Like many writers I know, I often include a quote from an author in my email signature. Until recently, I used one from poet Kim Stafford:
“Figure out playful ways to write hard news that bring hope, that end in a song.”
Those words from Oregon’s former poet laureate guided me throughout the writing of my forthcoming essay collection, Writer in a Life Vest, as I wrote about some of the effects of climate change on the Salish Sea and orca whales.
Lately, as I’ve been reading the anthology, Keep a Green Bough: Voices from the Heart of Cascadia, the words of editor Holly J. Hughes have spoken loudly to me.
Now I end my email messages with this from Holly’s introduction to the collection:
“To share stories during dark times has long been a necessary, radical act.”
In the book’s preface, Washington State Poet Laureate Rena Priest urges readers to acknowledge the Indigenous storytellers and stories of this region. She reminds us “their words too often go unheard among the din of voices who’ve come here to use the land and its riches as a palimpsest.”
Since I first wrote about the release of Keep a Green Bough, I’ve been making my way through the collection and paying particular attention to the Indigenous storytellers whose work is included. I’d like to acknowledge some of them here, beginning with Rena.
Rena Priest is a poet and an enrolled member of the Lhaq’temish (Lummi) Nation. Appointed as the Washington State Poet Laureate 2021-2023, Rena’s debut collection, Patriarchy Blues received an American Book Award.
Celeste Adame, Muckleshoot, holds a master of fine arts in poetry from the Institute of American Indian Arts in Santa Fe, NM. Her poem “Duwamish,” included in the anthology, is an excerpt from “Medicine Creek in Four Parts.”
Samantha Della-DeVoney was born and raised on the Makah Reservation. She’s the Cultural Programs Manager for the Longhouse at Peninsula College and works in Evergreen State College’s Native Pathways Program. In her poem, “Cape Flattery,” she writes of the beauty and wildness of this northwestern-most point in the contiguous United States.
K’Ehleyr McNulty is a member of the Ohlone Costanoan Esselen Nation of Monterey Bay and Carmel Valley. She now lives on lands of the Elwha Klallam people and works with the Hoh, Quileute Makah, Elwha Klallam, and Jamestown S’Klallam Tribes. Her poem, “Unprecedented,” reminds us this isn’t the first pandemic.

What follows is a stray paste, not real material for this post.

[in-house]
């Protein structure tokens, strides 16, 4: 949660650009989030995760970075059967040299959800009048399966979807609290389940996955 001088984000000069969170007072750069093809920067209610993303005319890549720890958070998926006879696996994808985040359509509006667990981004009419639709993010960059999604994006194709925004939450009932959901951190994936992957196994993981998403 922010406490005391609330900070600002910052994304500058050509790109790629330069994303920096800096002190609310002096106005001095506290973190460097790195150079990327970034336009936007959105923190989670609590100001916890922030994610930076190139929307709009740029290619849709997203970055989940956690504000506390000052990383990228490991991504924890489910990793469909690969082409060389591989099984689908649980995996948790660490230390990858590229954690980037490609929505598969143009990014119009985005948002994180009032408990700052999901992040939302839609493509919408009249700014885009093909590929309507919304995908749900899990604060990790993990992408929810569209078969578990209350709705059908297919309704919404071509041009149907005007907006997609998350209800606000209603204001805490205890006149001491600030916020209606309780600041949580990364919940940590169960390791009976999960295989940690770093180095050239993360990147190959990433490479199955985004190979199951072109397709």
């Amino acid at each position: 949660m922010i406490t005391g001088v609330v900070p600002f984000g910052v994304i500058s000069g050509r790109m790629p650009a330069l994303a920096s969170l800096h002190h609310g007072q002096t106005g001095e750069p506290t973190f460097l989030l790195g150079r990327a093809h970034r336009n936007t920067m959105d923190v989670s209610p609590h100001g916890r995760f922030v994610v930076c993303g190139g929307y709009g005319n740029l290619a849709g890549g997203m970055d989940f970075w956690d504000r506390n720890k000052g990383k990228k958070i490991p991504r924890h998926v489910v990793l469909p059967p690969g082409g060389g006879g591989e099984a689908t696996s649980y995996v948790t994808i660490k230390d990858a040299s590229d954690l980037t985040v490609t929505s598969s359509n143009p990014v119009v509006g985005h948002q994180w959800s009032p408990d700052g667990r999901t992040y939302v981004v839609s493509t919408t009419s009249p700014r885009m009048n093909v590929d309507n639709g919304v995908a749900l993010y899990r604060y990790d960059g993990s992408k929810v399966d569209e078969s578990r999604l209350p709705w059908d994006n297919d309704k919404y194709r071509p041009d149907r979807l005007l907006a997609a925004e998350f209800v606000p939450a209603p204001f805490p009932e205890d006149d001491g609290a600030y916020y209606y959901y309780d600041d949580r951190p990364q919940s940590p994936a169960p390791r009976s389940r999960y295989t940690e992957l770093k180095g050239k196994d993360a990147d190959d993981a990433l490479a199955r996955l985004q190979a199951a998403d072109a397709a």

Sara Marie Ortiz, Pueblo of Acoma, is a graduate of the Institute of American Indian Arts and Antioch University’s MFA program. In her poem, “River,” she writes, “The pandemic is teaching us about relationship with place. The pandemic is teaching us about our relationship with story. The pandemic is teaching us about the importance of our relationships with memory and with each other.”
Meredith Parker (Mer) is an enrolled member of the Makah Indian Tribe, actively involved in the Makah culture. She enjoys capturing her homeland in poetry, as she does in “To Bear Witness,” as well as in photographic images and memoir.
Sandra Jane Polzin, the granddaughter of Mary Amelia of the Laxgibuu (wolf) clan in British Columbia, has been enrolled in the Nisga’a Nation since 2005. She earned a bachelor of science in nursing with an art minor from the University of Washington. Her “Keeping the Story Alive” and the story map, “The Time Between,” reveal a slice of her ancestry.
Leah Simeon is a citizen of the Spokane Tribe of Indians. She teaches at the Muckleshoot Tribal School in Auburn, WA. Her family’s annual camping trip along the Spokane River is the inspiration for her poem, “The River on the Reservation.”
Arianne True (Choctaw, Chickasaw) is a queer poet and folk artist who teaches and mentors with Seattle’s Writers in the Schools (WITS). She’s working on a manuscript of experimental poetry such as her piece in the anthology, “Pandemic: Even the Nice Days, We’re Inside.”
Again, I thank Holly Hughes and Empty Bowl: A Pacific Northwest Independent Poetry Press, for this collection of poetry and prose. As Holly wrote, “These writers remind us that our lives in Cascadia are still interwoven with fir and cedar, salmon and kingfisher, heron and eagle, raven and crow—and perhaps even more so as we face an uncertain future together…These pieces span generations… these pieces span geography… these pieces speak up, acknowledging the painful history of the indigenous nations who’ve weathered the suppression of their culture.”
Another contributor, fisherman and writer Tele Aadsen, writes in a hopeful way in her essay, “Change.” She descrdibes her “faith in those moments when we do the unexpected, do the hard thing, when we go off-script and show what we truly value. When the storm continues but we’re not passive. When we reach for the tools before us—science, history, culture, art, community, love—and we make a change.”
As we enter into another season of uncertainty, I look to stories like these, and the necessary, radical act of telling them.